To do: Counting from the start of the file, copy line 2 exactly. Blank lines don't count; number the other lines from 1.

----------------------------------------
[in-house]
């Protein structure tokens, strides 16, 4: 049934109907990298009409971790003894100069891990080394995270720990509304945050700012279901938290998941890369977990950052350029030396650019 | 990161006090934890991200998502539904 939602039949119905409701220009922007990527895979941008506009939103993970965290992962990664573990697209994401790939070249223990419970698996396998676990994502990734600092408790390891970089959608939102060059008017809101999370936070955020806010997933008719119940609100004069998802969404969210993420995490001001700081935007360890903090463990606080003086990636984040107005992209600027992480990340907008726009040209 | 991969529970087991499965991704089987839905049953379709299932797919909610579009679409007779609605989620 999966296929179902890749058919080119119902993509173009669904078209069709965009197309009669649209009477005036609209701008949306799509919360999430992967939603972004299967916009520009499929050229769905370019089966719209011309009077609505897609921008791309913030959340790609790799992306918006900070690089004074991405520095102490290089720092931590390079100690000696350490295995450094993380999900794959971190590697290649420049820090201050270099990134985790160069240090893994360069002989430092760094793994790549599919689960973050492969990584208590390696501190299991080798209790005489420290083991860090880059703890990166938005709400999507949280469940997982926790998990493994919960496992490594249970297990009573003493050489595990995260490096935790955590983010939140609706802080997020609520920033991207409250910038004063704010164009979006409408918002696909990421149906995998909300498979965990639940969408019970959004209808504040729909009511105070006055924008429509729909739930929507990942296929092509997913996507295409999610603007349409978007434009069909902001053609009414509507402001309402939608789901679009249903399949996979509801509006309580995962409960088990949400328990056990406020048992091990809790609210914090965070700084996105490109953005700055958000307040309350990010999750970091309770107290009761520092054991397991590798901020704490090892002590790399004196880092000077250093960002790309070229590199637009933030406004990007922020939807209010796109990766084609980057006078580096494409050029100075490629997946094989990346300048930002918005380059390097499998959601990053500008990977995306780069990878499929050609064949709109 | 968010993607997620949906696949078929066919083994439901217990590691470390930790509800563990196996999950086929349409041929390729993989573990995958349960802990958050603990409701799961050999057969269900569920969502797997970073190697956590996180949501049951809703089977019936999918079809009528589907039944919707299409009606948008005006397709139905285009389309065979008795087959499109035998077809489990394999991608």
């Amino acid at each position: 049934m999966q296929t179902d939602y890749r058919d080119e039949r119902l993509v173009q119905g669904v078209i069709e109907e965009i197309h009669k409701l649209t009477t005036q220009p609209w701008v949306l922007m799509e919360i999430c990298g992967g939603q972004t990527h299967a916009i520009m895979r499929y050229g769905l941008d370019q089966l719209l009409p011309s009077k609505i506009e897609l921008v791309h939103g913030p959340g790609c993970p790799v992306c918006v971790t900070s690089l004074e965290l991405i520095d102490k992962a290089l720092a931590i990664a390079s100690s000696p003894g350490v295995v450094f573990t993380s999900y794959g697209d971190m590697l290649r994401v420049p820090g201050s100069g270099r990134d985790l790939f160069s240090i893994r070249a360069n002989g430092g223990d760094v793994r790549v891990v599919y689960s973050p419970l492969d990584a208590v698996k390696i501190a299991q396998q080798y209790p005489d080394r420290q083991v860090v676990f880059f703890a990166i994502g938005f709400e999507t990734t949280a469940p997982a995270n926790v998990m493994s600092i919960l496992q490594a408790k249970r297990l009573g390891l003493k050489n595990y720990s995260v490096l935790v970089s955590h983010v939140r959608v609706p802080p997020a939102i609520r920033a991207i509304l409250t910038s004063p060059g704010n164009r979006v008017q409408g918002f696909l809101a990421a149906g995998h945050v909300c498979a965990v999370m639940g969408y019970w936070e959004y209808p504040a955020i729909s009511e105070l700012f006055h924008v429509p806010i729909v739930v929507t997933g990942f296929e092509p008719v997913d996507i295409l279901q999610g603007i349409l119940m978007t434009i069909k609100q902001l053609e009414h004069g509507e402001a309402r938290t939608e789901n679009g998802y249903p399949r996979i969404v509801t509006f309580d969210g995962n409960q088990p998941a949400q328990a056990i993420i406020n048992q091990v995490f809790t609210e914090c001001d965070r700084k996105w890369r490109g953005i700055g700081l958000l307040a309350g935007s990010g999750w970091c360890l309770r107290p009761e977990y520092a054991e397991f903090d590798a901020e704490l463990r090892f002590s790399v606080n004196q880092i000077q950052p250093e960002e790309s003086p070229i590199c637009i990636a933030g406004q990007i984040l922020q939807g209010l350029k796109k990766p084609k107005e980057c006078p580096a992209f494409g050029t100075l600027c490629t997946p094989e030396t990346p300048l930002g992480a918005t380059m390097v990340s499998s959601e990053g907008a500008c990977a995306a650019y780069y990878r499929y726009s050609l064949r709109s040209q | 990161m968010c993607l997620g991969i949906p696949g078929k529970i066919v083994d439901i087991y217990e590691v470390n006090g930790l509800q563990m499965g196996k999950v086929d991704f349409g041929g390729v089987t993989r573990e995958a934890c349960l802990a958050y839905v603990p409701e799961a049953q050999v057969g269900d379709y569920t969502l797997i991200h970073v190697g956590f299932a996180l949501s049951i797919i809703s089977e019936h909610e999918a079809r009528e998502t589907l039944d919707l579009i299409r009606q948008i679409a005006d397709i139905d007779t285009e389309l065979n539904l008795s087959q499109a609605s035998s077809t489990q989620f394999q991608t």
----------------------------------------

């Protein structure tokens, strides 16, 4: 049934109907990298009409971790003894100069891990080394995270720990509304945050700012279901938290998941890369977990950052350029030396650019 | 990161006090934890991200998502539904 939602039949119905409701220009922007990527895979941008506009939103993970965290992962990664573990697209994401790939070249223990419970698996396998676990994502990734600092408790390891970089959608939102060059008017809101999370936070955020806010997933008719119940609100004069998802969404969210993420995490001001700081935007360890903090463990606080003086990636984040107005992209600027992480990340907008726009040209 | 991969529970087991499965991704089987839905049953379709299932797919909610579009679409007779609605989620 999966296929179902890749058919080119119902993509173009669904078209069709965009197309009669649209009477005036609209701008949306799509919360999430992967939603972004299967916009520009499929050229769905370019089966719209011309009077609505897609921008791309913030959340790609790799992306918006900070690089004074991405520095102490290089720092931590390079100690000696350490295995450094993380999900794959971190590697290649420049820090201050270099990134985790160069240090893994360069002989430092760094793994790549599919689960973050492969990584208590390696501190299991080798209790005489420290083991860090880059703890990166938005709400999507949280469940997982926790998990493994919960496992490594249970297990009573003493050489595990995260490096935790955590983010939140609706802080997020609520920033991207409250910038004063704010164009979006409408918002696909990421149906995998909300498979965990639940969408019970959004209808504040729909009511105070006055924008429509729909739930929507990942296929092509997913996507295409999610603007349409978007434009069909902001053609009414509507402001309402939608789901679009249903399949996979509801509006309580995962409960088990949400328990056990406020048992091990809790609210914090965070700084996105490109953005700055958000307040309350990010999750970091309770107290009761520092054991397991590798901020704490090892002590790399004196880092000077250093960002790309070229590199637009933030406004990007922020939807209010796109990766084609980057006078580096494409050029100075490629997946094989990346300048930002918005380059390097499998959601990053500008990977995306780069990878499929050609064949709109 | 968010993607997620949906696949078929066919083994439901217990590691470390930790509800563990196996999950086929349409041929390729993989573990995958349960802990958050603990409701799961050999057969269900569920969502797997970073190697956590996180949501049951809703089977019936999918079809009528589907039944919707299409009606948008005006397709139905285009389309065979008795087959499109035998077809489990394999991608």